Don't ask me why, but we chose to walk through Congaree Swamp during mosquito season. We decided the mosquitoes probably weren't that bad given the recent rains and cooler temps (upper 80's that day). We were partially right. The bugs weren't a problem--until the end of our journey.
Home to the Congaree Indians until approximately 1700 when they were annihilated by smallpox, and then settled by the British sometime after that, the 22,000 acre spread known as Congaree National Park is the "last of the contiguous area of old-growth bottomland hardwood forest in the United States" according to the brochure handed to us by a helpful Park Ranger. (I'm really starting to like these people.) According to this same brochure, half of South Carolina was once a floodplain similar to that found in Congaree.
There are six trails at Congaree, the longest of which is the 11.7 Kingsnake Trail. We chose the 4.4 Weston Lake Loop, which begins at the Visitors Center, skirts Wise Lake, follows Cedar Creek's eastward course, cuts north toward Weston Lake at the Kingsnake Trail turnoff, and then ends at the opposite side of the boardwalk. Piece of cake.
Though the Park offers a guided tour along the boardwalk in the morning and afternoon, we opted to go it alone using the "Self-Guided Tour" brochure available at the Visitors Center. The boardwalk has a numbering system that corresponds to the numbers in the brochure, and using it, we read about the key role of the beech tree in American cuisine, the fact that muck is an actual substance, not merely a description, a bit about the bald cypress and tupelo trees, how switch cane (similar to bamboo but more akin to sugar care) changed the landscape in the swamp, and more. We used the brochure until we reached the Weston Lake Trail turnoff, then we headed into the far reaches of the swamp.
There are plenty of gnarled trees, gruesome looking spiders, and adorable lizards at Congaree. We also saw two snakes, what I think is a long leaf pine savanna, several cardinal flowers, and a dozen or so turtles swimming around Weston Lake. We spotted a heron walking along the far side of the river bank, too far for my little camera to get a clear picture. I've heard wild pigs and much longer snakes live in the forest, and I'm pleased to say we didn't see either.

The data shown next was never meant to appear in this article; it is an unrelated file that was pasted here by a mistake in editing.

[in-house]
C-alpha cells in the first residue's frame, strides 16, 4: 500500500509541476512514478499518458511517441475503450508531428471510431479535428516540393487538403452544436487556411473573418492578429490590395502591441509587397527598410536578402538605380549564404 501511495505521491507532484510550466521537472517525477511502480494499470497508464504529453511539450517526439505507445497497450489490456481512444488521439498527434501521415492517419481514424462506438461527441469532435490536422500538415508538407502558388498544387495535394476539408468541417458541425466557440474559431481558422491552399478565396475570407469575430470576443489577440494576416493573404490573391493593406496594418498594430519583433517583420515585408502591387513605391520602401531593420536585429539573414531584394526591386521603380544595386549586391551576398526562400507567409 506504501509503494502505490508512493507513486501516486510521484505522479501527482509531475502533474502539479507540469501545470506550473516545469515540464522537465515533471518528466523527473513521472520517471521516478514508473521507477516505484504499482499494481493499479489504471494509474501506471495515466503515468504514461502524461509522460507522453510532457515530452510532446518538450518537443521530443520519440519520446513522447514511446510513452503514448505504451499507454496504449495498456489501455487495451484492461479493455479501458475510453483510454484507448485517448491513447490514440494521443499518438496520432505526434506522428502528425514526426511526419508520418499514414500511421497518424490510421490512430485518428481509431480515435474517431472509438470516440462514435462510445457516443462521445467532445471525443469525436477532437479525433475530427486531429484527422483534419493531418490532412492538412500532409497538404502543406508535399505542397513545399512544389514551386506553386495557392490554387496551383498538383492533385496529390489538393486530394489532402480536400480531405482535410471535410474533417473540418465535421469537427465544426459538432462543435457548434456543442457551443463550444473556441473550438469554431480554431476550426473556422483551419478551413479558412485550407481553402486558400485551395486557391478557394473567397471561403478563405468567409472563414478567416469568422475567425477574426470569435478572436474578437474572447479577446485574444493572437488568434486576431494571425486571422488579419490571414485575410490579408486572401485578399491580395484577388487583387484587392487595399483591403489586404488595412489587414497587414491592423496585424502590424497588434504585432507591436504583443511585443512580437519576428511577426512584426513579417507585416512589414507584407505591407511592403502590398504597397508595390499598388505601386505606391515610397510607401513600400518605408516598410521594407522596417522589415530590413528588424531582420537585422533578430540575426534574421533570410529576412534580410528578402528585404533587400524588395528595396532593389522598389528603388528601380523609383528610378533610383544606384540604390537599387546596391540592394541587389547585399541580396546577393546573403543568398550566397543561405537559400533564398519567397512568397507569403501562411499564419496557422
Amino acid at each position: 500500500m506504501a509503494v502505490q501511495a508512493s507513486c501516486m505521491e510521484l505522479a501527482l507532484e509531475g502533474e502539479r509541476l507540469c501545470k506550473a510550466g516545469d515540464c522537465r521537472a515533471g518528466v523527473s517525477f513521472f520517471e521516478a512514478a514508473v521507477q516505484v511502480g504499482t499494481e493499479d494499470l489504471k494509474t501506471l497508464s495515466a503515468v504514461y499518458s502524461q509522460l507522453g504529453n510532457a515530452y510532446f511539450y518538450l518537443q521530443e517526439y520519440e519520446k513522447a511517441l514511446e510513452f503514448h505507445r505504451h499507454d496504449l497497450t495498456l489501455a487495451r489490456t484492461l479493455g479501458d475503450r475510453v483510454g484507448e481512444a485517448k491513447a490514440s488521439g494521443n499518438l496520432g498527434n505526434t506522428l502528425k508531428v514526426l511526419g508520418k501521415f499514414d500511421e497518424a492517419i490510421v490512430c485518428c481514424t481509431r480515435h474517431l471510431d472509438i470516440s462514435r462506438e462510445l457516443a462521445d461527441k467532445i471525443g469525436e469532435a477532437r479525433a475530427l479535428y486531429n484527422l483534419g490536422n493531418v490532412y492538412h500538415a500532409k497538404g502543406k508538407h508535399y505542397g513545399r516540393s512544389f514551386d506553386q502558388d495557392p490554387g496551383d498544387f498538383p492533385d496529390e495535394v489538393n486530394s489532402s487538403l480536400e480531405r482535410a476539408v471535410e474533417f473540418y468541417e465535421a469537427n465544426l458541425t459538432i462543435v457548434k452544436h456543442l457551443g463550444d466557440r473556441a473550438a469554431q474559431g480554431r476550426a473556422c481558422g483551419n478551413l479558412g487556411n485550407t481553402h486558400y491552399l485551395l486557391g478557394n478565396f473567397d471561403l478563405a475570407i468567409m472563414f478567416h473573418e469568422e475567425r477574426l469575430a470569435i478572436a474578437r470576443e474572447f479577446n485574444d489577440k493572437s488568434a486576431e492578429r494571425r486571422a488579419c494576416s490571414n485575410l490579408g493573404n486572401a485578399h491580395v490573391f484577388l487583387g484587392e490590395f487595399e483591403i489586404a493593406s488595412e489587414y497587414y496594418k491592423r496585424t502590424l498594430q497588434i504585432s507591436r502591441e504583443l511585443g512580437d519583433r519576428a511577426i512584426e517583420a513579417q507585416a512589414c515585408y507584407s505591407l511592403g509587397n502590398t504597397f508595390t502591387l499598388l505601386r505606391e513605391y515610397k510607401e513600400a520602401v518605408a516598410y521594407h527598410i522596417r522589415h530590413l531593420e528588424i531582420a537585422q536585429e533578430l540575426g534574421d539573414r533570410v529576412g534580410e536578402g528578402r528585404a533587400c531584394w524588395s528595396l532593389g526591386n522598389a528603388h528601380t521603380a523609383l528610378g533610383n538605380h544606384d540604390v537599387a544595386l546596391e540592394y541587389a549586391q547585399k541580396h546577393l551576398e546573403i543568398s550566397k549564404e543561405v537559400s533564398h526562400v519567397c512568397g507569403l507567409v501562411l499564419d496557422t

The entire swamp has a nice primeval feel to it. I half expected to see an Ewok or at least the creature from the Black Lagoon pop out of the rust-colored or black stained water, but the heavy quiet was broken only by the sporadic hammering of a woodpecker, the monkey-like squawk of a bird and the faint noise that sounded like breaking twigs as leaves floated from the sky to the rotting ground cover below.
Though the temperature had hit the 80's, humidity soon covered us with a thick layer of sweat that served as adhesive for every bit of grime we found along the way. The bug spray that we finally had to pull out enhanced that feeling, and before long, my clothing was plastered to me. So when we saw the Sims Trail, a road that runs parallel to the two North-South sections of the boardwalk (and which would decrease our journey by .3 miles) we took it. Bit of a mistake.
Did I mention the Skeeter Meter? It's a cute little meter posted at the Visitors Center that estimates the severity of the mosquitoes on a given day. On the day we went, it was between a 3 and 4--4 being severe, but nowhere near 6, aka, War Zone. Up to the moment we hit Sims Trail, the bugs attacked us only when we stopped for longer than a minute. Needless to say, we kept moving. Sims Trail proved to be a whole different matter.
Shortly after taking the trail, we ran into a swarm of the blood-sucking scavengers that we'd managed to avoid until then. Swatting did little to disperse the pests, though we tried it anyway, and though we were close to the Visitors Center, we doused ourselves with another round of bug spray. This only seemed to make the skeeters mad and they bombarded the poisonless portions of our bodies, dive-bombing our eyes, ears, noses, and lining the bone that ran alongside our forearm. We quickened our pace (judging by my time on the treadmill, I would have to estimate it at 3 mph) and pushed on, executing the little leeches as we went until finally, we reached the boardwalk and turned off. Suddenly, the bugs disappeared.
Moral of the story? If you go to Congaree in the summer, stay away from Sims Trail.
Congaree National Park is open seven days a week, 8:30 A.M – 5:00 P.M. Fishing is permitted anywhere except for Weston Lake. As of this writing, the Park offered free canoe tours on Sundays. Call two weeks in advance for reservations. And lest I forget…it doesn't cost a thing to get in to Congaree - this NPS Park is free. For more information, go to http://www.nps.gov/cong/index.htm
The trails at Congaree make a great hike in a historic natural community. Just don't forget the bug spray.